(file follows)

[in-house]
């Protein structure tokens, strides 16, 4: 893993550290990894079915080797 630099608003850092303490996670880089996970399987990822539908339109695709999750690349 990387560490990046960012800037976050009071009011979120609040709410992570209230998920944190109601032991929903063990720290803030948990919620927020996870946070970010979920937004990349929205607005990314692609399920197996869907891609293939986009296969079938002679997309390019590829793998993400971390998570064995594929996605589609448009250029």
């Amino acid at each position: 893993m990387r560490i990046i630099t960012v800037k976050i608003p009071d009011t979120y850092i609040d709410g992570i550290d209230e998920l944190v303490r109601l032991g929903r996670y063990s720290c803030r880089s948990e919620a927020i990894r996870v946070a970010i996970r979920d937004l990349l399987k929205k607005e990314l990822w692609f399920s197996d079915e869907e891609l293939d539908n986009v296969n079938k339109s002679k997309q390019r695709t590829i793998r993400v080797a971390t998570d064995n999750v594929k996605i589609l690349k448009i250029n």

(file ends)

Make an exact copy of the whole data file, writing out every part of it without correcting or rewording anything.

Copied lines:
[in-house]
């Protein structure tokens, strides 16, 4: 893993550290990894079915080797 630099608003850092303490996670880089996970399987990822539908339109695709999750690349 990387560490990046960012800037976050009071009011979120609040709410992570209230998920944190109601032991929903063990720290803030948990919620927020996870946070970010979920937004990349929205607005990314692609399920197996869907891609293939986009296969079938002679997309390019590829793998993400971390998570064995594929996605589609448009250029």
């Amino acid at each position: 893993m990387r560490i990046i630099t960012v800037k976050i608003p009071d009011t979120y850092i609040d709410g992570i550290d209230e998920l944190v303490r109601l032991g929903r996670y063990s720290c803030r880089s948990e919620a927020i990894r996870v946070a970010i996970r979920d937004l990349l399987k929205k607005e990314l990822w692609f399920s197996d079915e869907e891609l293939d539908n986009v296969n079938k339109s002679k997309q390019r695709t590829i793998r993400v080797a971390t998570d064995n999750v594929k996605i589609l690349k448009i250029n």